The article ``Open and nonaligned, Yugoslavia prospers'' [Nov. 24] is inaccurate in its description of the ``Belgrade Six'' trial and the current status of the defendents. The trial of the Belgrade Six was one of the largest show trials in Eastern Europe since the Stalinist era and the first major political trial in Belgrade since President Tito's death.
The writer states that ``when six dissidents were arrested in Belgrade a few years ago `for defaming the state,' critical articles appeared in many American papers. The dissidents since have been released.''
But the defendants have not all been released. As of July 17, 1986, writer Miodrag Milic began serving his sentence, which had been reduced upon appeal to 1 years.
At this writing, another member of the Belgrade Six - sociologist Milan Nikolic - is under severe threat of being sent to prison to serve an eight-month sentence, having exhausted his possibilities for appeal and postponement. It should also be noted that Vladimir Seks, the defense attorney at the trial, was himself subjected to imprisonment for seven months on charges of ``hostile propaganda'' for a previous ``verbal crime.'' He has since been disbarred and is unemployed.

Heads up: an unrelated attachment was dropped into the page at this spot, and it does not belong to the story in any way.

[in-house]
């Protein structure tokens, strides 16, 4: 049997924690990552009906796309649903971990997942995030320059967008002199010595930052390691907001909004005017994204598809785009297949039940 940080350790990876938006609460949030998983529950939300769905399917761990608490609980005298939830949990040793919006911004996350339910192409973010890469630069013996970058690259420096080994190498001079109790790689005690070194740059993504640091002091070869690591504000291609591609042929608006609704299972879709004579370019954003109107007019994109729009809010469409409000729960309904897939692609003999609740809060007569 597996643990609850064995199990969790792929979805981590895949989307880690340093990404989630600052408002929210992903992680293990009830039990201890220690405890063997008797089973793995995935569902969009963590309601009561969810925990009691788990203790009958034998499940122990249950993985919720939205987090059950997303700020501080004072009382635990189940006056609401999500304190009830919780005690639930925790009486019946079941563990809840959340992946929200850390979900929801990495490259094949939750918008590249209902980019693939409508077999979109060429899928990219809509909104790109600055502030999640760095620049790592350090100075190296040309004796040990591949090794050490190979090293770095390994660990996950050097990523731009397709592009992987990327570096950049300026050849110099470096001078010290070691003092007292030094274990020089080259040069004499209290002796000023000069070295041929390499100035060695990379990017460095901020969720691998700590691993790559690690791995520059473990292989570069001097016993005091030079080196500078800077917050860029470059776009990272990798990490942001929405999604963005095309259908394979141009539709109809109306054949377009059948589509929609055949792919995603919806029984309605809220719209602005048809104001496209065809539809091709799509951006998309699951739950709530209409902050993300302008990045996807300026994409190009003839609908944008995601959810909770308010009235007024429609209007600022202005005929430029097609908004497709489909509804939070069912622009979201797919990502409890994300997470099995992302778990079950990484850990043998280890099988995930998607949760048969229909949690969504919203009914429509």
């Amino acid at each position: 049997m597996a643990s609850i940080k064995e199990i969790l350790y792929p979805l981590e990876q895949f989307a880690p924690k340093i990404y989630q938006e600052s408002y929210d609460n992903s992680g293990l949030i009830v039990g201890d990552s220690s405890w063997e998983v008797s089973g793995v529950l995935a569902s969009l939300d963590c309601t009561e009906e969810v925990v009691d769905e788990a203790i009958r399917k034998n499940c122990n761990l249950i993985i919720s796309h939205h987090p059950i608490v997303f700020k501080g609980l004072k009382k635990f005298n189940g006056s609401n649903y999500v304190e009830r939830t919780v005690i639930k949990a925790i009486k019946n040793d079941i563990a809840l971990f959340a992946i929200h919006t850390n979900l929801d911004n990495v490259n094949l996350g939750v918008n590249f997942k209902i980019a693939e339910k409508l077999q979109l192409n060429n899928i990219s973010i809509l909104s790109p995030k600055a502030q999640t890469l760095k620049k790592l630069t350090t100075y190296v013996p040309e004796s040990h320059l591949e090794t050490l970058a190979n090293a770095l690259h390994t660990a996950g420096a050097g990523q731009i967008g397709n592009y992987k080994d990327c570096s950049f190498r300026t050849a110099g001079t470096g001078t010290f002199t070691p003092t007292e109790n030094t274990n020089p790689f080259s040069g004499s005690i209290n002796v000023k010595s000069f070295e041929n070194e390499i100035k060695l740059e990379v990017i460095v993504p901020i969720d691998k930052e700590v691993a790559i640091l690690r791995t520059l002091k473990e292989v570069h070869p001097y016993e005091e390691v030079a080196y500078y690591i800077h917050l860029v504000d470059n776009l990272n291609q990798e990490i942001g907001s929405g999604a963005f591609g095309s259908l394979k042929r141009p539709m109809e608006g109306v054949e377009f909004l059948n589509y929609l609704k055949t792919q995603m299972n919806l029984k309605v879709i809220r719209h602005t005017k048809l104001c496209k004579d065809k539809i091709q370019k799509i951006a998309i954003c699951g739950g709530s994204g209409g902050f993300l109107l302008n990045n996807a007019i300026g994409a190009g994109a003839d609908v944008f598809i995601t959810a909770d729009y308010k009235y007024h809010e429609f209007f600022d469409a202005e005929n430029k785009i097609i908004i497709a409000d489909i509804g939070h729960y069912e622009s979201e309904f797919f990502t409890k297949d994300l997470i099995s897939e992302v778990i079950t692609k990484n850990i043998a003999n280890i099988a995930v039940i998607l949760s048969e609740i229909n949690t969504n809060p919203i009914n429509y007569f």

In addition, not all Yugoslavs ``can travel whenever they want,'' as the article claims. Prof. Vojislav Seselj, a sociologist arrested at the time of the crackdown on the ``free university'' that led to the Belgrade Six trial, served 22 months in prison. He is currently denied a passport to travel abroad.
The Belgrade Six trial aroused international pressure on the Yugoslav government, which was instrumental in gaining the release of some of the defendants, the acquittal of others, and reduced sentences for two.
Nevertheless, the imprisonment of Milic and the imminent imprisonment of Nikolic demand that a renewed campaign be launched on their behalf. It is important that public opinion be properly informed about their plight. Janet Fleischman Helsinki Watch Catherine Fitzpatrick New York